Round 2 Chess

Round Two Overview by James Harrison

John Martin 0-1 James Harrison

This was the last game to finish and a tough test for me. John played the Catalan, although after the game he revealed that he’d meant to do something more aggressive and had touched the wrong piece by mistake. Anyway I thought he played it well and I was unhappy with my position throughout the opening. I had to give up the bishop pair, and my remaining bishop was not very good stuck behind my pawns. However John was a bit impatient to exploit his advantage, and broke in the centre with e4 without enough preparation. This allowed a little tactical trick which won a pawn for me. In the following sequence of moves he thought he would trap my knight, but I’d seen one move further and had another cute trick which saved it. Then I was up two pawns and probably winning. However I didn’t play too convincingly from then on, and got a bit frustrated as I got under 5 minutes and couldn’t see a way to finish the game. I sacrificed the exchange to win a third pawn, and the position was unclear. However luckily for me John was even lower on time and he panicked slightly, sacrificing the exchange back which led to a lost rook endgame.

Jake Sullivan 1-0 Darren Birch

Darren played a trendy variation of the Caro-Kann which I also like to play, and the position out of the opening looked quite level. The first mistake came from Jake who put his knight on a square which seemed to be defended, but unfortunately the defending pawn was pinned. So Darren won a piece. Then he tried to trade queens a couple of times, which Jake correctly avoided. I would say Darren was converting well up until he put his Rook in the corner in a very passive defensive role. It’s nearly always better to play actively when up a piece, even if it means giving a pawn back. Anyway they reached a position with White’s queen and 5 pawns against Black’s queen, bishop and 6 pawns, so still a commanding material lead. However Jake’s queen wormed its way in and started harassing the king, which was tricky to deal with since the Black pieces were on the other side of the board. Darren didn’t find a way to consolidate, and tragedy struck as his king got caught in a mating net between the white queen and pawns.

William Smith 0-1 Adrian Breakspear

Will had a tough game this round but hopefully learnt something from the experience.

Adrian: “William played well, but allowed his king to be stuck in the centre – [he] needed to castle before e4 and then there were a couple of mistakes that blundered material.”

Perry Moore 1-0 Henry Booth

Henry played a risky Alekhine’s Defence which didn’t pay off. Perry didn’t engage with any of the theory involving chasing Black’s knight around, and played simple developing moves, which is also very effective. The decisive moment came early on move 8, when Perry played d4, apparently to defend his knight on e5. However the move also opened up a discovered attack on Black’s queen, which Henry didn’t see. He lost his queen and the game was effectively over already despite another 10 moves being played.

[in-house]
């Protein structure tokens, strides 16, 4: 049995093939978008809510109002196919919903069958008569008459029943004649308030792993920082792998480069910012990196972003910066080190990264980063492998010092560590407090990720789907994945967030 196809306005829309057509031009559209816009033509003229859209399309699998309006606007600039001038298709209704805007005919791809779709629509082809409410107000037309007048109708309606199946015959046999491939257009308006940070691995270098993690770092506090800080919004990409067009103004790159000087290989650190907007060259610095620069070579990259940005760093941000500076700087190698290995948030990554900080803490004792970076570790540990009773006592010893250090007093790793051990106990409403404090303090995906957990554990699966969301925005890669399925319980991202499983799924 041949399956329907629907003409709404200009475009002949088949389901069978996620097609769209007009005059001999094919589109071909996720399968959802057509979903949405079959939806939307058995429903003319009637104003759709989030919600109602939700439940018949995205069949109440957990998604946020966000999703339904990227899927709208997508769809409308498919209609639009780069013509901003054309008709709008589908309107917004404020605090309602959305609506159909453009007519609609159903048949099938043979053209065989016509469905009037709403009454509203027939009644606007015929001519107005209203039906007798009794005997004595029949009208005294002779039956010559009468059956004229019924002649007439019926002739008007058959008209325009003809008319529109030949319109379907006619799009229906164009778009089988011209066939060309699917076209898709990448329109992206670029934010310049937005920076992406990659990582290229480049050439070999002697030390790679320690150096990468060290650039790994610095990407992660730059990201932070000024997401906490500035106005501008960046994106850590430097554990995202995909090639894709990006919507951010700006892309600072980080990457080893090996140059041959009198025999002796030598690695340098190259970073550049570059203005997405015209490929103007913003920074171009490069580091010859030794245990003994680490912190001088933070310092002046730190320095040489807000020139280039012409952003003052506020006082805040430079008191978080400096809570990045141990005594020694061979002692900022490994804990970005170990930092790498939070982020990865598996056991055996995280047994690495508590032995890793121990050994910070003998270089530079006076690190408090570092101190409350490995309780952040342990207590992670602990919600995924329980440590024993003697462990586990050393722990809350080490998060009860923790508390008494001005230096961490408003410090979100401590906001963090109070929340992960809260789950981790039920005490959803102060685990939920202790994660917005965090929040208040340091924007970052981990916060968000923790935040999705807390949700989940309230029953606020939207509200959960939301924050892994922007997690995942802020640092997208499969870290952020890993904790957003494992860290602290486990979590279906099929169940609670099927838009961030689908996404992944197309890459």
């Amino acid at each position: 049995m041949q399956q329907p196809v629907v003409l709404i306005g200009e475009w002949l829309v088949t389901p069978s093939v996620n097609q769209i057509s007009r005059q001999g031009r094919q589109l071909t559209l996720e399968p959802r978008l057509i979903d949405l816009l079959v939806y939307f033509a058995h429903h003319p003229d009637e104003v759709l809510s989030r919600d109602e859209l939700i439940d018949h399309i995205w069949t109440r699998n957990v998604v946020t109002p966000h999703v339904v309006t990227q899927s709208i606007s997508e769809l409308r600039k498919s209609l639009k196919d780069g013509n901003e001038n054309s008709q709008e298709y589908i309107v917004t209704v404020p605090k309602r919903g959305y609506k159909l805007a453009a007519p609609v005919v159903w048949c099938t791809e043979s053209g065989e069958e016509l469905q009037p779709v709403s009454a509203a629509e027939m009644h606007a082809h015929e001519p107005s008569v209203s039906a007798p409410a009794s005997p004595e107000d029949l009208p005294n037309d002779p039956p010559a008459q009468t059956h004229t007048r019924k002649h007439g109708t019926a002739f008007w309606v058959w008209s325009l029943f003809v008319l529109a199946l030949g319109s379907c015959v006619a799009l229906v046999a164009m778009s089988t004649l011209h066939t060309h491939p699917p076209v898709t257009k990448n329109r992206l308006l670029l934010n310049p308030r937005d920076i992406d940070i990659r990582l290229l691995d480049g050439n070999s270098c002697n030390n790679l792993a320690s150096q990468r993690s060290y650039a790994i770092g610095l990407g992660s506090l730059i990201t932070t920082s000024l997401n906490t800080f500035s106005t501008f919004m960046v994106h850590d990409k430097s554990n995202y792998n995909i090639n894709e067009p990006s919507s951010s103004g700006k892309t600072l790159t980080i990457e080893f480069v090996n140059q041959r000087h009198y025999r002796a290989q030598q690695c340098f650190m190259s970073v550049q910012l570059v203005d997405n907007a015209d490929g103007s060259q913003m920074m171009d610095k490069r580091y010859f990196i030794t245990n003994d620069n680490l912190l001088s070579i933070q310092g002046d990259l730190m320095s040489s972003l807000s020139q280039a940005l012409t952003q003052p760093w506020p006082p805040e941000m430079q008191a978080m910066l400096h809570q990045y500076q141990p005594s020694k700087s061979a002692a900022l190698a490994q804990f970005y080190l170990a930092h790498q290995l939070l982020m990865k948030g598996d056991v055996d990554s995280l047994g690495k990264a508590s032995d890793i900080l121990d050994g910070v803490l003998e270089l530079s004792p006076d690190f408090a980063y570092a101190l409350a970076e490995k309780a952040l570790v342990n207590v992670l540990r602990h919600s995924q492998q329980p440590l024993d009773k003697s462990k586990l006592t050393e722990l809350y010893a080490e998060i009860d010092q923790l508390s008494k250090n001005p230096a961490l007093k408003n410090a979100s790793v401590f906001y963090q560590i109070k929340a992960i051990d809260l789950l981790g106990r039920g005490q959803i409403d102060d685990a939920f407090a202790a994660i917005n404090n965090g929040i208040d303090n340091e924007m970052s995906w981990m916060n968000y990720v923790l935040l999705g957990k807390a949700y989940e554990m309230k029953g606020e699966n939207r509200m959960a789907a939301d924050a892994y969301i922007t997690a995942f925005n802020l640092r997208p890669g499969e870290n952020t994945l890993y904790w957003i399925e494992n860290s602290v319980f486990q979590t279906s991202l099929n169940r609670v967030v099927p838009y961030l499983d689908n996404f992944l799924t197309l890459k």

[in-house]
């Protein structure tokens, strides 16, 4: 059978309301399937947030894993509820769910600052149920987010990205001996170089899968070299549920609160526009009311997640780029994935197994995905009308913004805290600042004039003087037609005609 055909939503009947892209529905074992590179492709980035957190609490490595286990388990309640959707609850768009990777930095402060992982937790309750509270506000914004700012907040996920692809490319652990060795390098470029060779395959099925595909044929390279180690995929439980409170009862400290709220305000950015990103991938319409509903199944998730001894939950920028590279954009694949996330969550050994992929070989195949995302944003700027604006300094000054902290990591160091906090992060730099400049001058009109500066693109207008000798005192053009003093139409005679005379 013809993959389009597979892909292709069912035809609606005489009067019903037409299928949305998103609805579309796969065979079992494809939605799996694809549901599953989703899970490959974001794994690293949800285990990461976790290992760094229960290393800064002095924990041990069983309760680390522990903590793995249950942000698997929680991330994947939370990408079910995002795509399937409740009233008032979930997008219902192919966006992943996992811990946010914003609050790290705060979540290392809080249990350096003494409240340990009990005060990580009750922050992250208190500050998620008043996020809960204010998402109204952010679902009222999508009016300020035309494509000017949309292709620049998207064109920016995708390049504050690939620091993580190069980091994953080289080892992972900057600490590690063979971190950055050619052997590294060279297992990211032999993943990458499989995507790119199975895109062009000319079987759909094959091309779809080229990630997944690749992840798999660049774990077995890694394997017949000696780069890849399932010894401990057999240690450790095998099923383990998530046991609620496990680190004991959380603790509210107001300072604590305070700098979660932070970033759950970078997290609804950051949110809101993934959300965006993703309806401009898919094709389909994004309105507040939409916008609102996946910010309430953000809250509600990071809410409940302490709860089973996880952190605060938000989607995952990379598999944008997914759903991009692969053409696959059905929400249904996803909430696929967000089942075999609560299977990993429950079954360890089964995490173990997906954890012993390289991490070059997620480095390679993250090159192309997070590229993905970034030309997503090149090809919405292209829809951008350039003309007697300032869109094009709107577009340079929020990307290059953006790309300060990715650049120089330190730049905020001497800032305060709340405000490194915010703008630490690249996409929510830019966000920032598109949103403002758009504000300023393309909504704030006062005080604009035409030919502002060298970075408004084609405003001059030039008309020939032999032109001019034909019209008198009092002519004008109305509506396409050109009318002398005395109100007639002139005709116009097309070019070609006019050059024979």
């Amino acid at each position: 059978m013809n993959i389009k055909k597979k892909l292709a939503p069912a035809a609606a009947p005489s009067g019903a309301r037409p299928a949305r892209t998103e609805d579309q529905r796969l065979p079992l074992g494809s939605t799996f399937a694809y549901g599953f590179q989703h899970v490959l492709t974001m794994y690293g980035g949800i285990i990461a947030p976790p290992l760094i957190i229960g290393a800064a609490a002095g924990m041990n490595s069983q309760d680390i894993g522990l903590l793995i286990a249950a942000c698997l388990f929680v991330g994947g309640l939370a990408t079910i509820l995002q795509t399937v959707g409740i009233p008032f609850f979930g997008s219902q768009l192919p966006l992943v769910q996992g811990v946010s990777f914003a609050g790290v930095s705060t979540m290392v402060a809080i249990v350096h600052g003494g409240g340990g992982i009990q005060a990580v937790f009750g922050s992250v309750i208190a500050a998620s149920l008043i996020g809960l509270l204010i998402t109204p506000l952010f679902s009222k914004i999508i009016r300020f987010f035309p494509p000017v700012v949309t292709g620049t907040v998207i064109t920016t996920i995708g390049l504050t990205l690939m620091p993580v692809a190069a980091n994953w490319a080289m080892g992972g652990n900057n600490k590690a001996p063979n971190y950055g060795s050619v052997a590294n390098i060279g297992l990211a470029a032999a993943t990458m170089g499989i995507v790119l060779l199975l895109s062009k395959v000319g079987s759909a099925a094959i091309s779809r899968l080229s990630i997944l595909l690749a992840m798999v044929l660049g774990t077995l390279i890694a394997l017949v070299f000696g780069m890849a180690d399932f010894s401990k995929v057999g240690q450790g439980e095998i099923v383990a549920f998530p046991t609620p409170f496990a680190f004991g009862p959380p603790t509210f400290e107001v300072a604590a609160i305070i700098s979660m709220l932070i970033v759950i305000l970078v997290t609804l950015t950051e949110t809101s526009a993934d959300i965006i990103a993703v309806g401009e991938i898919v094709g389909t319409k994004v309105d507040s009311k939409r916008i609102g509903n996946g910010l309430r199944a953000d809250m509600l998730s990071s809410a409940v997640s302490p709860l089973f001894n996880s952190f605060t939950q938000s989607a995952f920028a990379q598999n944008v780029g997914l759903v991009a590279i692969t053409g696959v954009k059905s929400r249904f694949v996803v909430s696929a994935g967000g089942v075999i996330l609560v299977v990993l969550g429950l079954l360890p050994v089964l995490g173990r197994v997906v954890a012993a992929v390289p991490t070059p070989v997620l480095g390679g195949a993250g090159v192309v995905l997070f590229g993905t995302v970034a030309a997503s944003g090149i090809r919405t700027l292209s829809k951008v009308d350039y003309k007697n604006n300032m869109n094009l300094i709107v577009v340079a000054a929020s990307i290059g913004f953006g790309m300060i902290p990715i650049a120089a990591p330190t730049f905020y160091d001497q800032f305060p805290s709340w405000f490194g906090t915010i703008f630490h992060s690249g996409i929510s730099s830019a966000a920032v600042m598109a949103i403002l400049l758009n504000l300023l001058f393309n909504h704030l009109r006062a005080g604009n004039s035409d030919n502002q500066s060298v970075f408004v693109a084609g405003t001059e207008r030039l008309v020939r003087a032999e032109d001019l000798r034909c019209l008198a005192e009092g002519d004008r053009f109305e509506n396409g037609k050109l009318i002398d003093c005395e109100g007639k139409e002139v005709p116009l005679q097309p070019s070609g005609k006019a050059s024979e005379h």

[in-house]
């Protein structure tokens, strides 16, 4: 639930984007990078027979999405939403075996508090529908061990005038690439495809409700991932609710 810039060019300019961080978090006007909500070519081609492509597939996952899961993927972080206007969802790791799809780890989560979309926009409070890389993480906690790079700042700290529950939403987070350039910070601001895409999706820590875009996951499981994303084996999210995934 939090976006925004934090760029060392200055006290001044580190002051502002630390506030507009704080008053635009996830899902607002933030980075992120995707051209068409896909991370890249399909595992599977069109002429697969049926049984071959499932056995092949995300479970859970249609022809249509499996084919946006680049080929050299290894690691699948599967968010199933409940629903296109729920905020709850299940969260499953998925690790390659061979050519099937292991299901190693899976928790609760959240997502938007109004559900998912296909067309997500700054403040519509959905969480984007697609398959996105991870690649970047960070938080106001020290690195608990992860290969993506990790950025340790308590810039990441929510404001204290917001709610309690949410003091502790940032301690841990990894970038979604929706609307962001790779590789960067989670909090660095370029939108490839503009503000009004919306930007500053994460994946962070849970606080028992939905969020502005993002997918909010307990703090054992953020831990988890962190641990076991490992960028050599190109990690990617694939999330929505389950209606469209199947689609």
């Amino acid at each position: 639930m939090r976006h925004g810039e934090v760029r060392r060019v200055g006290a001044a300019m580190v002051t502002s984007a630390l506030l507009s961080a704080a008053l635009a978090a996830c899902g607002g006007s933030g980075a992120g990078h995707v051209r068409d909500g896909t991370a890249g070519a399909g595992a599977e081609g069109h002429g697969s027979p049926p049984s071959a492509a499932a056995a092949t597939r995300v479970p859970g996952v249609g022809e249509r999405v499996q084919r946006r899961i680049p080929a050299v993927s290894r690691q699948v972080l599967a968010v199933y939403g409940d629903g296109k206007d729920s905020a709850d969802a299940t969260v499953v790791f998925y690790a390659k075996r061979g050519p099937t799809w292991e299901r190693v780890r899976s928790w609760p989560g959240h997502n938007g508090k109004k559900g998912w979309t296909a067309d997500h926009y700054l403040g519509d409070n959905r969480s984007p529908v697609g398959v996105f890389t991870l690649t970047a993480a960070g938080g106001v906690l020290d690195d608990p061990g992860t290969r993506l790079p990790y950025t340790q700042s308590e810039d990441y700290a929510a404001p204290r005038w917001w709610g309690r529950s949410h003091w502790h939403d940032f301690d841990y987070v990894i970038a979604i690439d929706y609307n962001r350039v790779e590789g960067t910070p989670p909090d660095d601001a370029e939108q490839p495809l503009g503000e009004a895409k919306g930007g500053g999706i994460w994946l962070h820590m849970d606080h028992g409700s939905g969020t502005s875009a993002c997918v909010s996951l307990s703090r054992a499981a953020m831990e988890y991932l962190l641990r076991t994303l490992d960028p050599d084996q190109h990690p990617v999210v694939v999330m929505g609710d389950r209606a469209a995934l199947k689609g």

Chester 0-1 Peter Hamill-Stewart

Chester played a kind of nondescript queen’s pawn opening which Peter met with a Queen’s Indian setup. I thought Peter’s play was exemplary as he developed each piece with exactly one move, whereas Chester moved one of his knights twice and the other thrice. Then Chester played an odd move pawn to b4, which was either a blunder or a misjudged sacrifice as it gave away the pawn. Peter then pursued the standard method of trading off pieces, which was extremely effective. Unlike in Darren’s game there was no question of counterplay, and Chester was forced to resign not long after due to losing more material.

Cara Birch 0-1 Stephen Harrison

Steve’s recap of the game is short and sweet.

Steve: “I won”

James White 0.5-0.5 Ashley Norton

The opening was an Italian and nothing much happened in the early stages. There was the potential for drama on move 10 when Ashley allowed a combination:

White to play and win!

White to play and win

However James missed it too, and the game continued to be even. I would say White (no pun intended) was to be preferred for most of the middlegame, but there wasn’t much in it. Once they got into the endgame, Ashley began to turn things round with some very logical play, activating the rook and king, while White’s pieces kept going backwards. On move 40 there was a critical moment where Ashley could have got a very promising rook and knight endgame, but instead traded down into a simple rook endgame. That turned out to be a draw as both sides got down to one pawn each and neither was likely to promote.

Cade Birch 0-1 Aaron Milne

This started as another Italian but Cade quickly moved away from opening theory and played originally. I found the position after 10 moves to be strategically very interesting, as Cade put all his pawns on white squares. This had the advantage of completely restricting Black’s bishop, but on the other hand it made all the dark squares in his position weak. Aaron very quickly exploited the weak squares by infiltrating with his queen and knight, and struck with a quick checkmate before Cade could castle. A shame in many ways as the position was intriguing and could have led to a rich middlegame.

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